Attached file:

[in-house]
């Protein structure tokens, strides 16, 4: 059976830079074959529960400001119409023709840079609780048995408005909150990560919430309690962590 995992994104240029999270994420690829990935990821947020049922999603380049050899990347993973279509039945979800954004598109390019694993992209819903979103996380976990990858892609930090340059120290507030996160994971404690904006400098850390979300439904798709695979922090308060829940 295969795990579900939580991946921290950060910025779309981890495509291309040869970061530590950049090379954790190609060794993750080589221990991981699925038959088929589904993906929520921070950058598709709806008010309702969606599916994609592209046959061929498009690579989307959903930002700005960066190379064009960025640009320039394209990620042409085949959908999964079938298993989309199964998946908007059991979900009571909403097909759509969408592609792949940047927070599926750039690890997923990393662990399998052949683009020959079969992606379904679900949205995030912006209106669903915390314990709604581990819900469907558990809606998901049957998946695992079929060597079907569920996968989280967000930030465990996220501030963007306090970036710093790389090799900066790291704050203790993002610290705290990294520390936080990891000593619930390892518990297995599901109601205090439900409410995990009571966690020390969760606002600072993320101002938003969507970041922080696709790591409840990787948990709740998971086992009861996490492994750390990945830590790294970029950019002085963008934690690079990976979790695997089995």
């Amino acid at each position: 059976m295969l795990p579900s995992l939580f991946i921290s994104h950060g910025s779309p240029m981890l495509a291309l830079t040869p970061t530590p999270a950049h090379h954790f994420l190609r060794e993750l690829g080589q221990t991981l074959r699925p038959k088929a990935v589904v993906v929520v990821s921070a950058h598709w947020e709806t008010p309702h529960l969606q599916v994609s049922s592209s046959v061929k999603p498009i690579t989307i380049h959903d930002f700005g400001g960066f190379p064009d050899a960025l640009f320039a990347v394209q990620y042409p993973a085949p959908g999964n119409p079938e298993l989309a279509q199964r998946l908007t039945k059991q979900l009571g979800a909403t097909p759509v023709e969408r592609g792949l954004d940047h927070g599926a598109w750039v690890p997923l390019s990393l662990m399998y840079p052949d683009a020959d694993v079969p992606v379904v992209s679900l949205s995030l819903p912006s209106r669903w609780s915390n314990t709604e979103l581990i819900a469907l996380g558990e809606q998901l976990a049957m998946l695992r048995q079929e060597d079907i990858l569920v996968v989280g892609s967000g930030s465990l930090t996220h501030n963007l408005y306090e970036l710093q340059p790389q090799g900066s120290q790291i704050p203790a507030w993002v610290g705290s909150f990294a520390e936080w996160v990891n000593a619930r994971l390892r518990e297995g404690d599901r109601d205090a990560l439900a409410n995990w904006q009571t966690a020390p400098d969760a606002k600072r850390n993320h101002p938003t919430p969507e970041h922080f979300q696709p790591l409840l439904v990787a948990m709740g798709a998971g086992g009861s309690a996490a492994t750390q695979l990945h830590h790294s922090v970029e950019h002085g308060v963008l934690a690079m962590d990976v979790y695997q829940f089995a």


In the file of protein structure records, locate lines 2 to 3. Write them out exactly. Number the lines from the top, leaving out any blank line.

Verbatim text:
């Protein structure tokens, strides 16, 4: 059976830079074959529960400001119409023709840079609780048995408005909150990560919430309690962590 995992994104240029999270994420690829990935990821947020049922999603380049050899990347993973279509039945979800954004598109390019694993992209819903979103996380976990990858892609930090340059120290507030996160994971404690904006400098850390979300439904798709695979922090308060829940 295969795990579900939580991946921290950060910025779309981890495509291309040869970061530590950049090379954790190609060794993750080589221990991981699925038959088929589904993906929520921070950058598709709806008010309702969606599916994609592209046959061929498009690579989307959903930002700005960066190379064009960025640009320039394209990620042409085949959908999964079938298993989309199964998946908007059991979900009571909403097909759509969408592609792949940047927070599926750039690890997923990393662990399998052949683009020959079969992606379904679900949205995030912006209106669903915390314990709604581990819900469907558990809606998901049957998946695992079929060597079907569920996968989280967000930030465990996220501030963007306090970036710093790389090799900066790291704050203790993002610290705290990294520390936080990891000593619930390892518990297995599901109601205090439900409410995990009571966690020390969760606002600072993320101002938003969507970041922080696709790591409840990787948990709740998971086992009861996490492994750390990945830590790294970029950019002085963008934690690079990976979790695997089995």
């Amino acid at each position: 059976m295969l795990p579900s995992l939580f991946i921290s994104h950060g910025s779309p240029m981890l495509a291309l830079t040869p970061t530590p999270a950049h090379h954790f994420l190609r060794e993750l690829g080589q221990t991981l074959r699925p038959k088929a990935v589904v993906v929520v990821s921070a950058h598709w947020e709806t008010p309702h529960l969606q599916v994609s049922s592209s046959v061929k999603p498009i690579t989307i380049h959903d930002f700005g400001g960066f190379p064009d050899a960025l640009f320039a990347v394209q990620y042409p993973a085949p959908g999964n119409p079938e298993l989309a279509q199964r998946l908007t039945k059991q979900l009571g979800a909403t097909p759509v023709e969408r592609g792949l954004d940047h927070g599926a598109w750039v690890p997923l390019s990393l662990m399998y840079p052949d683009a020959d694993v079969p992606v379904v992209s679900l949205s995030l819903p912006s209106r669903w609780s915390n314990t709604e979103l581990i819900a469907l996380g558990e809606q998901l976990a049957m998946l695992r048995q079929e060597d079907i990858l569920v996968v989280g892609s967000g930030s465990l930090t996220h501030n963007l408005y306090e970036l710093q340059p790389q090799g900066s120290q790291i704050p203790a507030w993002v610290g705290s909150f990294a520390e936080w996160v990891n000593a619930r994971l390892r518990e297995g404690d599901r109601d205090a990560l439900a409410n995990w904006q009571t966690a020390p400098d969760a606002k600072r850390n993320h101002p938003t919430p969507e970041h922080f979300q696709p790591l409840l439904v990787a948990m709740g798709a998971g086992g009861s309690a996490a492994t750390q695979l990945h830590h790294s922090v970029e950019h002085g308060v963008l934690a690079m962590d990976v979790y695997q829940f089995a």